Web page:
Israel confirms F-16 sale to Croatia nixed over Washington’s objections
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Israel confirms F-16 sale to Croatia nixed over Washington’s objections

Defense Ministry chief apologizes after deal to provide 12 fighter jets for $500m vetoed by Americans, who reportedly demanded Israeli upgrades be rolled back

Israeli Air Force F-16I on the tarmac during the Blue Flag air exercise at the Ovda air force base, north of the Israeli city of Eilat, on November 8, 2017. (Jack Guez/AFP)
Israeli Air Force F-16I on the tarmac during the Blue Flag air exercise at the Ovda air force base, north of the Israeli city of Eilat, on November 8, 2017. (Jack Guez/AFP)

The director-general of the Defense Ministry, Udi Adam, apologized to Croatia on Thursday for the collapse of a $500 million deal to sell aging Israeli F-16 Barak fighter jets, after Washington nixed the deal.

“The Defense Ministry places great importance on deepening the cooperation between Israel and Croatia. To that end, we initiated the F-16 [sale], which included Israeli knowhow and technology,” Adam was quoted as saying during meetings Thursday in Zagreb, the Croatian capital.

Adam called both countries’ conduct “professional and considered,” and said the “conditions, unfortunately, did not allow us to realize the deal because of unforeseeable problems that were beyond the control of either government.”

Israel made a tentative deal to sell the upgraded F-16 Barak fighters to Croatia last March, pending US approval for allowing the jets to go to a third party.

The deal was to be the Balkan nation’s biggest arms purchase since splitting from the former Yugoslavia in the 1990s.

But Washington objected to the sale, apparently on the grounds that Israel’s upgrades made the planes more attractive to buyers than their American counterparts. It said Israel needed to strip off the upgrades made to the US-made jets after Israel acquired the planes some 30 years ago, including sophisticated electronic and radar systems.

Defense Ministry chief Udi Adam at a ceremony in Jerusalem on October 25, 2018. (Yonatan Sindel/Flash90)

Those upgrades, however, were a crucial factor in Croatia’s decision to buy the planes from Israel, rather than from the US.

Last week, after months of delay, the Croatian defense ministry gave Israel a deadline of January 11 to clear the deal with the US State Department.

Croatian Defense Minister Damir Krsticevic said that Israel provided guarantees during the contract bidding process that US officials would green-light the sale.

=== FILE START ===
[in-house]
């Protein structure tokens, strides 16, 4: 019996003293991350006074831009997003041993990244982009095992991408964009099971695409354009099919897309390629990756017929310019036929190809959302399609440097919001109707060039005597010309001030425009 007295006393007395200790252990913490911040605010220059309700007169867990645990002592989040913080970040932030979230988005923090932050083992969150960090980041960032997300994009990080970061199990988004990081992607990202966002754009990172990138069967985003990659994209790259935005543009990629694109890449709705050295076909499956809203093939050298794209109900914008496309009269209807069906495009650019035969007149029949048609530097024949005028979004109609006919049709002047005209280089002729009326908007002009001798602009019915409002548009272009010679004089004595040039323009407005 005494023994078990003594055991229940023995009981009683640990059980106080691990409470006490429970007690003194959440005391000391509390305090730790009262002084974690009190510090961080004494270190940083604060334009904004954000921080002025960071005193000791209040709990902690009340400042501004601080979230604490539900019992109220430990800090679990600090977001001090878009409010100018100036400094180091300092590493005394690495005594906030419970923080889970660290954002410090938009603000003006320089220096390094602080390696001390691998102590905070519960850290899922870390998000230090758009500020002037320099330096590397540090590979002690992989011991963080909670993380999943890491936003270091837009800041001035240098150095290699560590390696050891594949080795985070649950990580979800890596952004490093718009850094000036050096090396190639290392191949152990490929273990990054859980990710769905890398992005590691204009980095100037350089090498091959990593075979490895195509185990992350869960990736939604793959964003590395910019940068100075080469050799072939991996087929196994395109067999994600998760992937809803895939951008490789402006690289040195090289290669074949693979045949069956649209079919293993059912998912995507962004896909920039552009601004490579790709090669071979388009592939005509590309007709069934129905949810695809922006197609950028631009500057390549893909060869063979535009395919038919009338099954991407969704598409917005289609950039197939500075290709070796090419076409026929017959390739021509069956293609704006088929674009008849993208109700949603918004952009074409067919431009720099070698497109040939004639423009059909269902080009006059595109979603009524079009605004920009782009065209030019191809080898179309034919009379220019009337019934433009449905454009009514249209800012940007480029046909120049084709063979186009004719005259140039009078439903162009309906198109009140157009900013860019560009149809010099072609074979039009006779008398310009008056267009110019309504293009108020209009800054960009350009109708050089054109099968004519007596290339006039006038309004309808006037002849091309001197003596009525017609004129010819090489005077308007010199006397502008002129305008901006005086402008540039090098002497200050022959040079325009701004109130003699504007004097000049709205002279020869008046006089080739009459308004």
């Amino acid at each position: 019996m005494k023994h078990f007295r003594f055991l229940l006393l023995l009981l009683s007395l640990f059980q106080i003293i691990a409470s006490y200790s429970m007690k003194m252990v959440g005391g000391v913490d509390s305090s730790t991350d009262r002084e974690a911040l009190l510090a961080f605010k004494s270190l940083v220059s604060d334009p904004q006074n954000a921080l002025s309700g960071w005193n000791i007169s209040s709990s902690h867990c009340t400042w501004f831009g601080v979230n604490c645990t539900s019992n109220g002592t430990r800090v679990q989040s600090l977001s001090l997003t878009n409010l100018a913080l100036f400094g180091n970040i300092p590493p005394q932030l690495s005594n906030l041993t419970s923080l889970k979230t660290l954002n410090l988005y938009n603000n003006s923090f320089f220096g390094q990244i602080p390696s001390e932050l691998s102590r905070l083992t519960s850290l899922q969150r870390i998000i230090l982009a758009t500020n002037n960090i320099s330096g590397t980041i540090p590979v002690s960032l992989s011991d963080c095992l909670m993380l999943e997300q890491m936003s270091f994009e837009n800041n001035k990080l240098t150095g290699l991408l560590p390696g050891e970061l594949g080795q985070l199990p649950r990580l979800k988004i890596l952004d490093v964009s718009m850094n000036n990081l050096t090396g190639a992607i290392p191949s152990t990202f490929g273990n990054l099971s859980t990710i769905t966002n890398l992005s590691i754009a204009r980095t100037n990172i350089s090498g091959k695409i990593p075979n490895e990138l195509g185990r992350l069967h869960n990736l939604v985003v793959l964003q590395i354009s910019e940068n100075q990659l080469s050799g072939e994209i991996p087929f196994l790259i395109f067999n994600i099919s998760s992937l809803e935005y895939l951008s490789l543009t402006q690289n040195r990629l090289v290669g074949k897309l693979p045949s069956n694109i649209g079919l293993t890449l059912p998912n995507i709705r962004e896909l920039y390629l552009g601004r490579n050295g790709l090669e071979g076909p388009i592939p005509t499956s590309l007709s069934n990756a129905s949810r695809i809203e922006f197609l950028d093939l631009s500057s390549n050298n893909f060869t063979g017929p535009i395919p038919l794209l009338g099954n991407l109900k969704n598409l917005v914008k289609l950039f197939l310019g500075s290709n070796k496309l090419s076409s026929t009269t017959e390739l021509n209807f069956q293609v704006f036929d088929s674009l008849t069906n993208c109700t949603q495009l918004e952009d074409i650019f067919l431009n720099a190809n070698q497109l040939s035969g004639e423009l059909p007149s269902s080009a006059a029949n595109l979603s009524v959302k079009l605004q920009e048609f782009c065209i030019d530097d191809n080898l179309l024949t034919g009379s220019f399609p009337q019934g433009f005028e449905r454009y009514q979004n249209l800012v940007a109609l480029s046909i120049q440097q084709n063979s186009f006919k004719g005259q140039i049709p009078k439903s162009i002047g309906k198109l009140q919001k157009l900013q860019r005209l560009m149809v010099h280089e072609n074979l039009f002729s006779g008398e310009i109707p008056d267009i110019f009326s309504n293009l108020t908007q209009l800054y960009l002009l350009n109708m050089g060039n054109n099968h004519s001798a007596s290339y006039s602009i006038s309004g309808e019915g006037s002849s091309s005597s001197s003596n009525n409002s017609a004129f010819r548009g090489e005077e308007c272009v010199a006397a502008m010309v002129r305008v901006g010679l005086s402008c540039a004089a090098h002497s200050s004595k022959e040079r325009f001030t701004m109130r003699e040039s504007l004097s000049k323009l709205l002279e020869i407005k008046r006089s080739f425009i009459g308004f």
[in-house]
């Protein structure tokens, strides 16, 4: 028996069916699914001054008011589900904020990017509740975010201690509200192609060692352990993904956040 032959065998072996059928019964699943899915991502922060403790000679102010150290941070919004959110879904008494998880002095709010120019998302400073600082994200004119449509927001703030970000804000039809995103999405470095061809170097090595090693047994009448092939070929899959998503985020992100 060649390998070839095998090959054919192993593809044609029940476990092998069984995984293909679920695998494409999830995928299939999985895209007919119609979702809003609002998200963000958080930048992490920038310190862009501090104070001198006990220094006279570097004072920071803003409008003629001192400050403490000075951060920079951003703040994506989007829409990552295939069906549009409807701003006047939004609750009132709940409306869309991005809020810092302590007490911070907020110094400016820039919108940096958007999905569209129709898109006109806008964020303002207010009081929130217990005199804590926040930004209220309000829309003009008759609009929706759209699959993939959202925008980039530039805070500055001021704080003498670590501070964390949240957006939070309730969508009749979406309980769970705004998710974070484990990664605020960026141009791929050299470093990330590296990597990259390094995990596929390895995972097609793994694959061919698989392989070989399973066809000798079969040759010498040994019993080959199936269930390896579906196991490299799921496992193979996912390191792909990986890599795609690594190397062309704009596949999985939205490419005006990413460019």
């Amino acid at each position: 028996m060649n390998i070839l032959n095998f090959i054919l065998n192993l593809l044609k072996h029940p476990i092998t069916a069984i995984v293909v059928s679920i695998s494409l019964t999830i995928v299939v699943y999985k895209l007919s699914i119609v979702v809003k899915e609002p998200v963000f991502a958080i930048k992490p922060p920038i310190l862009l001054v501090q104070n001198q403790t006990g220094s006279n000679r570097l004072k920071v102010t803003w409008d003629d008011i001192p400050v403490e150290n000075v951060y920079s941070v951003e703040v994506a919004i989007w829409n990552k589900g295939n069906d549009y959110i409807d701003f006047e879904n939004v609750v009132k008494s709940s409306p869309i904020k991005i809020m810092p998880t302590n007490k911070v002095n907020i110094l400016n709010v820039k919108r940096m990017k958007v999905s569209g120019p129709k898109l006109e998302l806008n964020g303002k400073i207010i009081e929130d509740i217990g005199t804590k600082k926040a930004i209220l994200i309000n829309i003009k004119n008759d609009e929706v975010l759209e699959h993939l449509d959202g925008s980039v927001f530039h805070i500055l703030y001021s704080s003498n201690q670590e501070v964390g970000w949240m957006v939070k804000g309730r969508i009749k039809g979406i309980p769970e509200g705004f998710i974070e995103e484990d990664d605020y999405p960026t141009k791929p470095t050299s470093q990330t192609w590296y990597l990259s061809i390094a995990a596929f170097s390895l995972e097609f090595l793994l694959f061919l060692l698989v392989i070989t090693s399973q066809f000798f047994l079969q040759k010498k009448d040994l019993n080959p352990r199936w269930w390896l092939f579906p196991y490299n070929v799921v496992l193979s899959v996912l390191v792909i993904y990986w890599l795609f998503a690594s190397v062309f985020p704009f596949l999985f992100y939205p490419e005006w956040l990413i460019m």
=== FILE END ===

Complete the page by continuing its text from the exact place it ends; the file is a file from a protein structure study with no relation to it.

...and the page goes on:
If Croatia is not able to buy the upgraded jets in the original deal, the government will cancel the order, the ministry said.

“We are not happy that this happened,” Prime Minister Andrej Plenkovic said last Wednesday. “The government firmly stands by its decision… to realize only the offer as accepted” in March, he said.

The Croatian Defense Ministry said in a statement Thursday that “Israel failed to overcome the opposition of the United States to the sale of 12 planes to Croatia, and the $500 million deal will apparently be canceled.”

After apologizing for the deal’s failure, Adam said Thursday that Israel’s Defense Ministry “expects continued and fruitful cooperation with Croatia. We will do our utmost to deepen our ties across a broad spectrum of fields.”

US Secretary of State Mike Pompeo (L) meets with Prime Minister Benjamin Netanyahu, in Brasilia, on January 1, 2019. (Avi Ohayon/GPO)

Relations between the Trump administration and Israel have been very close, particularly on defense issues. But the sale of the jets to Croatia appears to be one of the rare disagreements between the two countries. They were not overcome even after a meeting between US Secretary of State Mike Pompeo and Prime Minister Benjamin Netanyahu last week in Brazil.

A senior Israeli official told Channel 10 that Israel “received almost everything it wanted” during the meeting with Pompeo — except approval to sell the upgraded planes.

Last month, the TV news station reported that the Trump administration was angry with Israel for including the advanced electronic systems in an effort to secure the Croatian tender.

Israeli officials told the network that the US believed Israel would unfairly profit from the sale of the American-made fighter jets.

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